solar panel maintenance and solar panel repair and how to clean a solar panel

How to Clean Solar Panels: A Brief Guide on Solar Panel Maintenance

solar panel repair and solar panel maintenance and how to clean a solar panel

We would be lying to you if we said equipment lasts forever. We wish it could, but sadly the nature of equipment is that it will eventually fail. Wear, tear, and time effect equipment of all sorts, and sadly nothing is invincible. That doesn’t mean, however, that you can’t extend the life of something through proper preventative maintenance. That same rule thankfully applies to lighting fixtures of all sorts. If you’re thinking about making the jump to solar-powered lighting, we’ve prepared a must-read for you to understand how to properly do solar panel maintenance so your investments and purchase cycles last longer. Some of the facts about maintenance are actually simpler than you might realize.

The Good News: There isn’t Much Solar Panel Cleaning Required

You’ll be happy to know that your investment doesn’t need much maintenance to begin with! Some of the biggest reasons are because solar panels are self-standing and aren’t connected to each other–unlike Christmas lights, where if one goes out, the rest of them go out too. If you’re mainly concerned with how to clean solar panels, you might think that you’ll need some special cleaning solution or that there’s some cleaning contraption you’ll need to drop a few hundred dollars on to properly clean the panel.

Nope! Solar panel cleaning takes soap and water! We’re happy to stand by a product that does some complex stuff behind the scenes–literally turning light into power–that requires little effort in cleaning. If your solar LED lights are in rain-heavy areas, let mother nature do most of the cleaning for you. If you’re in an arid climate, you might need an occasional de-dusting or heavier cleaning cause of rogue leaves or pesky birds in the area relieving themselves on the panel.  And if dirt just gets caked on for whatever reason, a simple brush with soap will do. Other than that, cleaning is a breeze. You just need to reach the panel and light. We’ll leave that task up to you. It’s best to clean when the panels aren’t in direct light or heat so water doesn’t evaporate quickly.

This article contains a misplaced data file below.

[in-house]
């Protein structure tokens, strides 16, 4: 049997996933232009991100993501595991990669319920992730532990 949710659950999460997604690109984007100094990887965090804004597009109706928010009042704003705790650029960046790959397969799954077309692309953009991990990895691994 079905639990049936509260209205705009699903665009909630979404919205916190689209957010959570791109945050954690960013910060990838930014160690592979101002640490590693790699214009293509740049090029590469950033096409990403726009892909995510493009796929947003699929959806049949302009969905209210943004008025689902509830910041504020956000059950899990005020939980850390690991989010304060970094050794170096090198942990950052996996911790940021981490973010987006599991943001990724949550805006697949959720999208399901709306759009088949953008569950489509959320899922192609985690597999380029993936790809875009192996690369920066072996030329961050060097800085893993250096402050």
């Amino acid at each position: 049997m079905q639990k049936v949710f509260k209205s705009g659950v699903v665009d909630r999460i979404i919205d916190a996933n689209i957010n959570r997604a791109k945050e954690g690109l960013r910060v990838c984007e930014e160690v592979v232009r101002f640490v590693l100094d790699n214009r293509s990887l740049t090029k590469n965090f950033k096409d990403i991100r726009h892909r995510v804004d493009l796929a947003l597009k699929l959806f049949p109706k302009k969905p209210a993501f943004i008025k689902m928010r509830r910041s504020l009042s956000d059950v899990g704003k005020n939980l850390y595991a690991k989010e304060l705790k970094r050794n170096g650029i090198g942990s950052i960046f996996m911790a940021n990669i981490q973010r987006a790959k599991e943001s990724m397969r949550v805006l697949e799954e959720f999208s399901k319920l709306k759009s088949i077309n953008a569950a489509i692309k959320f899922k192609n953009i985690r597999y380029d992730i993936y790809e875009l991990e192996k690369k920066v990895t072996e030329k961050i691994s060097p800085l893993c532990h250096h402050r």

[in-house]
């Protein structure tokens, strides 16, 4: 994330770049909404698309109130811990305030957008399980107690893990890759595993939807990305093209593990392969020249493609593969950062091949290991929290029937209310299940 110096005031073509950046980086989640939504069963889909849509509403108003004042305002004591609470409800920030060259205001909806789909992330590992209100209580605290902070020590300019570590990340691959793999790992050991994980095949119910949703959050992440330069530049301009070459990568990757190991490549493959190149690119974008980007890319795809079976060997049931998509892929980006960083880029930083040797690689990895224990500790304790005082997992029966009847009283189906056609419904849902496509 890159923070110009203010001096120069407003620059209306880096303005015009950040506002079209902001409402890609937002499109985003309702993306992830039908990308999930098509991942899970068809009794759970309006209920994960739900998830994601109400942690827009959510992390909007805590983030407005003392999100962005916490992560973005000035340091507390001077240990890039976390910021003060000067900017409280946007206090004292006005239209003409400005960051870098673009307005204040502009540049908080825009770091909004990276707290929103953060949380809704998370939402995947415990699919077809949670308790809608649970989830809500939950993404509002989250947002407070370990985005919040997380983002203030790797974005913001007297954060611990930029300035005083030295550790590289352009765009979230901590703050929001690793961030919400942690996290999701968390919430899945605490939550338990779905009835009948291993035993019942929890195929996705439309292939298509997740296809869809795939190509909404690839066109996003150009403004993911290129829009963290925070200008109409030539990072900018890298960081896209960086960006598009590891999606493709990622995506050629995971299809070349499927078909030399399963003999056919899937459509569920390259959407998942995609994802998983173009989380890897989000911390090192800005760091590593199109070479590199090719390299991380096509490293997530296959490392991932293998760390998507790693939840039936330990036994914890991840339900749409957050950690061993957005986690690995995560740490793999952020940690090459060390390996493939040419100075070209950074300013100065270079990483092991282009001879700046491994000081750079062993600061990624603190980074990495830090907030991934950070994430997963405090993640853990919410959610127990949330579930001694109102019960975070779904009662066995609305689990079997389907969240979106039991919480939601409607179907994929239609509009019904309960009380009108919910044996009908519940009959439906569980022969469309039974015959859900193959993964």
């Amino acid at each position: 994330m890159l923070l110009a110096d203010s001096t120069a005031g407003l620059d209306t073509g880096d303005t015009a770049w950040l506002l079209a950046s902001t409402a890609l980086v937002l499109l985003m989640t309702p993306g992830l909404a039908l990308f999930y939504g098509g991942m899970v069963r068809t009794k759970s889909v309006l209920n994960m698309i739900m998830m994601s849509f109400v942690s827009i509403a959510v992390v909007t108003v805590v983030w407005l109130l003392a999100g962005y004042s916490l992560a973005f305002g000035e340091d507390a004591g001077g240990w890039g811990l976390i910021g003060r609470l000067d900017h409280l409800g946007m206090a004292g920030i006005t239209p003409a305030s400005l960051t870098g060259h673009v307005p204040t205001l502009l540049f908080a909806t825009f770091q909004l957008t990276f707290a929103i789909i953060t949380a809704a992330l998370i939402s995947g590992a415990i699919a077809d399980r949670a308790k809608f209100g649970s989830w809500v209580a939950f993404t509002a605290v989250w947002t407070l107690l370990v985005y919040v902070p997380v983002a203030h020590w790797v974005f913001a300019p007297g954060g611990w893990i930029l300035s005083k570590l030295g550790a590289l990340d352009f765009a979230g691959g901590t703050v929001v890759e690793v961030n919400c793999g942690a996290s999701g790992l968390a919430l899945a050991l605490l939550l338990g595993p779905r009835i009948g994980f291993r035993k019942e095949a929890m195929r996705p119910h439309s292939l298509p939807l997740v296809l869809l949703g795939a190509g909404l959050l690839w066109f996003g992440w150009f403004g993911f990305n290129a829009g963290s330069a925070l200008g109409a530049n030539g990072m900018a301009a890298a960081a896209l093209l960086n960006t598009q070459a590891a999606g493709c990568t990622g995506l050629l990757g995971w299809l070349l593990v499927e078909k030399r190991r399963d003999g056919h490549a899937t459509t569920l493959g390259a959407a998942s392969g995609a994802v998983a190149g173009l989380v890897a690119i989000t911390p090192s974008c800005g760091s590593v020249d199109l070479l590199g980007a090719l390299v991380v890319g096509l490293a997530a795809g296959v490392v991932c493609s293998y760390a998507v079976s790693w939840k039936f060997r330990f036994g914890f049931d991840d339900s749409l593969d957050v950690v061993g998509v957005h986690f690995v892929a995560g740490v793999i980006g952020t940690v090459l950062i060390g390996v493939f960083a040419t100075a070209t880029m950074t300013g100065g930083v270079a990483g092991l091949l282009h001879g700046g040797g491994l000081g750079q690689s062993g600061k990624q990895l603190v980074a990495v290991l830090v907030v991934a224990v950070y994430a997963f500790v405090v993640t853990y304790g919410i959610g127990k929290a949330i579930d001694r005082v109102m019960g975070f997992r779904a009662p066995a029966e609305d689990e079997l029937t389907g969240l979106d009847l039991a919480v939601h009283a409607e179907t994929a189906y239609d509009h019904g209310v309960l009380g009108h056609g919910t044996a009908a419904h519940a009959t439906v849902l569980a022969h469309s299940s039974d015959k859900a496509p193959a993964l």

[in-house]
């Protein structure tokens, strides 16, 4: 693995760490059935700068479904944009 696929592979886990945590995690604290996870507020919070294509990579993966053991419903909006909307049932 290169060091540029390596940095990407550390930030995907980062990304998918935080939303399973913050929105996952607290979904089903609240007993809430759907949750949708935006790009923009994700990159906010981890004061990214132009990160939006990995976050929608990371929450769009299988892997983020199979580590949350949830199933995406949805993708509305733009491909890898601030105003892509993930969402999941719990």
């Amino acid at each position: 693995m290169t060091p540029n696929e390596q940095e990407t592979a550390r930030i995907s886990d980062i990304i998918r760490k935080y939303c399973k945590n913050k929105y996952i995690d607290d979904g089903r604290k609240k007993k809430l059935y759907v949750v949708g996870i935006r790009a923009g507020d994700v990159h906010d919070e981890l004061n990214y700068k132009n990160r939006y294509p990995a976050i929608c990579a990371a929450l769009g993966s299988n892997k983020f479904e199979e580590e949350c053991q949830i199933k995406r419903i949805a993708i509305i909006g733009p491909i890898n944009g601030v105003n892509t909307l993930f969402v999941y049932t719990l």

Snow, Rain, Wind–an Unkind Mother Nature

Weather isn’t your best friend when it comes to proper solar panel maintenance. A thin layer of snow on the panels can spell doom to the energy stored for the lights. We’re here to give you a few tips on how to properly combat weather so it doesn’t combat your solar investment.

In regards to snow, climbing a ladder nearby and using a brush should do the trick. If you’re not able to climb, throw a light-impact ball towards the panel and that should jar the panel enough to knock snow loose. As far as wind, rest assured that the poles the solar lights are constructed with are rated for high winds–we don’t make our poles out of some flimsy aluminum. Worry not about wind. And the glass over the panel shields the panel from pelting rain. Rain actually cleans the panel off anyhow, so nature sometimes hands you a favor when dark clouds come rolling in.

Solar Panel Repair: When Things Go Bad

As before, sometimes technology goes bad–it’s just Murphy’s Law. Solar panel repair is necessary at times, but it’s important to know that there are warranties that are offered for panels. Instead of diving into unknown territory with repair, check with your supplier to ensure everything is still under warranty.

Greenshine New Energy has 10-year warranties on our panels integrated into our lighting kits, so even if your favorite band goes out of style within the next decade, we’ll be there to help you out. Contact us for more information about going solar.

lead acid gel battery charging

5 Comparisons of Batteries for Use in Your Outdoor Solar Lights

lead acid gel battery charging

One aspect of switching to solar lighting that’s always of unease for new solar adopters is the type of battery used to power the light. Many of our customers want to get specific benefits out of the battery while prolonging the battery life and remaining “green friendly.” There’s also questions of maintenance required, physical battery profile, average charging cycles, and overall cost per watt. Some of the tech jargon can get a little confusing, but it’s important to remember all batteries are not created equal. Here’s some information below which goes into detail why Greenshine uses some batteries for outdoor solar lights over others. We’ve saved the best for last.

NiCd Not a Prime Choice for Solar Lights